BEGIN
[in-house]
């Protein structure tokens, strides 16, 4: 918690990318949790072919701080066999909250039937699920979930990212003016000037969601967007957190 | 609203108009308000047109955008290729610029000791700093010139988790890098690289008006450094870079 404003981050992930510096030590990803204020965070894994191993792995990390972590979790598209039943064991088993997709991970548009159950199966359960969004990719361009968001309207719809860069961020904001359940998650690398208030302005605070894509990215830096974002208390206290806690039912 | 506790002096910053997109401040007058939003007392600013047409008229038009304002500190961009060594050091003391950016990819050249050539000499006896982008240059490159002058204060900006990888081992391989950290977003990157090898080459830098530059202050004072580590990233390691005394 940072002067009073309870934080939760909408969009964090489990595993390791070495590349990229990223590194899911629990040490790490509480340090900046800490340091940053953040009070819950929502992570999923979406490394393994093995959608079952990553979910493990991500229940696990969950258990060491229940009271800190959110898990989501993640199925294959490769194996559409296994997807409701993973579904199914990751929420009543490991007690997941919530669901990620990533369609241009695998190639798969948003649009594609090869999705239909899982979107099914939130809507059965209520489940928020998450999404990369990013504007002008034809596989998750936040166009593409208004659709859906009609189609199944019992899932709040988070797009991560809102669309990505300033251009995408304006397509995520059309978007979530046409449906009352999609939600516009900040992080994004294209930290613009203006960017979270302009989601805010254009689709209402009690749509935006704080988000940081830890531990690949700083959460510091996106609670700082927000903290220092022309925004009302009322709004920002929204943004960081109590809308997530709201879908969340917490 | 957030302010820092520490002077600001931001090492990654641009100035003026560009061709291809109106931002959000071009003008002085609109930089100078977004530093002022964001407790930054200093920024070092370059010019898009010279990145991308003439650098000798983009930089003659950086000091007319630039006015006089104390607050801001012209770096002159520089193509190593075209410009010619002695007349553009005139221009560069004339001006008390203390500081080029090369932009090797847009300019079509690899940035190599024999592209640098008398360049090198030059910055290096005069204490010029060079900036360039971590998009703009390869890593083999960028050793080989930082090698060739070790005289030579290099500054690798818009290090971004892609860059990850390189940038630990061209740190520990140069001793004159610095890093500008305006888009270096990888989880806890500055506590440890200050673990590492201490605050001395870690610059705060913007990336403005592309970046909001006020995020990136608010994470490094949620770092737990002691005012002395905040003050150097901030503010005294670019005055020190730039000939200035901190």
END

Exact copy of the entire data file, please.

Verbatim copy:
[in-house]
């Protein structure tokens, strides 16, 4: 918690990318949790072919701080066999909250039937699920979930990212003016000037969601967007957190 | 609203108009308000047109955008290729610029000791700093010139988790890098690289008006450094870079 404003981050992930510096030590990803204020965070894994191993792995990390972590979790598209039943064991088993997709991970548009159950199966359960969004990719361009968001309207719809860069961020904001359940998650690398208030302005605070894509990215830096974002208390206290806690039912 | 506790002096910053997109401040007058939003007392600013047409008229038009304002500190961009060594050091003391950016990819050249050539000499006896982008240059490159002058204060900006990888081992391989950290977003990157090898080459830098530059202050004072580590990233390691005394 940072002067009073309870934080939760909408969009964090489990595993390791070495590349990229990223590194899911629990040490790490509480340090900046800490340091940053953040009070819950929502992570999923979406490394393994093995959608079952990553979910493990991500229940696990969950258990060491229940009271800190959110898990989501993640199925294959490769194996559409296994997807409701993973579904199914990751929420009543490991007690997941919530669901990620990533369609241009695998190639798969948003649009594609090869999705239909899982979107099914939130809507059965209520489940928020998450999404990369990013504007002008034809596989998750936040166009593409208004659709859906009609189609199944019992899932709040988070797009991560809102669309990505300033251009995408304006397509995520059309978007979530046409449906009352999609939600516009900040992080994004294209930290613009203006960017979270302009989601805010254009689709209402009690749509935006704080988000940081830890531990690949700083959460510091996106609670700082927000903290220092022309925004009302009322709004920002929204943004960081109590809308997530709201879908969340917490 | 957030302010820092520490002077600001931001090492990654641009100035003026560009061709291809109106931002959000071009003008002085609109930089100078977004530093002022964001407790930054200093920024070092370059010019898009010279990145991308003439650098000798983009930089003659950086000091007319630039006015006089104390607050801001012209770096002159520089193509190593075209410009010619002695007349553009005139221009560069004339001006008390203390500081080029090369932009090797847009300019079509690899940035190599024999592209640098008398360049090198030059910055290096005069204490010029060079900036360039971590998009703009390869890593083999960028050793080989930082090698060739070790005289030579290099500054690798818009290090971004892609860059990850390189940038630990061209740190520990140069001793004159610095890093500008305006888009270096990888989880806890500055506590440890200050673990590492201490605050001395870690610059705060913007990336403005592309970046909001006020995020990136608010994470490094949620770092737990002691005012002395905040003050150097901030503010005294670019005055020190730039000939200035901190």